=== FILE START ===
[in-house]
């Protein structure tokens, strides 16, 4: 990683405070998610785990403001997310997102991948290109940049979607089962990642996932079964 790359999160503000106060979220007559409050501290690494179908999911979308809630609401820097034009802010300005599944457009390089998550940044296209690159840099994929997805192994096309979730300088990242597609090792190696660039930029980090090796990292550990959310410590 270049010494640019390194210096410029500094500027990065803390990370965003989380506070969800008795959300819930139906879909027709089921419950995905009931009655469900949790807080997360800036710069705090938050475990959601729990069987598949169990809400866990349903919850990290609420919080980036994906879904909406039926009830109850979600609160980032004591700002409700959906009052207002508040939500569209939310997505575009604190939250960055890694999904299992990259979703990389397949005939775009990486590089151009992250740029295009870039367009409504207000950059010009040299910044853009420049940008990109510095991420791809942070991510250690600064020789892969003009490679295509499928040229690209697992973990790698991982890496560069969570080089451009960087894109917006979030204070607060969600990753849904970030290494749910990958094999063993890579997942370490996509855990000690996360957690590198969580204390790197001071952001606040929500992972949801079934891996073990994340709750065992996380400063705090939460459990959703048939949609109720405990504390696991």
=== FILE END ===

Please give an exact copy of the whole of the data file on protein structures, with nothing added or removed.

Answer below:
[in-house]
């Protein structure tokens, strides 16, 4: 990683405070998610785990403001997310997102991948290109940049979607089962990642996932079964 790359999160503000106060979220007559409050501290690494179908999911979308809630609401820097034009802010300005599944457009390089998550940044296209690159840099994929997805192994096309979730300088990242597609090792190696660039930029980090090796990292550990959310410590 270049010494640019390194210096410029500094500027990065803390990370965003989380506070969800008795959300819930139906879909027709089921419950995905009931009655469900949790807080997360800036710069705090938050475990959601729990069987598949169990809400866990349903919850990290609420919080980036994906879904909406039926009830109850979600609160980032004591700002409700959906009052207002508040939500569209939310997505575009604190939250960055890694999904299992990259979703990389397949005939775009990486590089151009992250740029295009870039367009409504207000950059010009040299910044853009420049940008990109510095991420791809942070991510250690600064020789892969003009490679295509499928040229690209697992973990790698991982890496560069969570080089451009960087894109917006979030204070607060969600990753849904970030290494749910990958094999063993890579997942370490996509855990000690996360957690590198969580204390790197001071952001606040929500992972949801079934891996073990994340709750065992996380400063705090939460459990959703048939949609109720405990504390696991």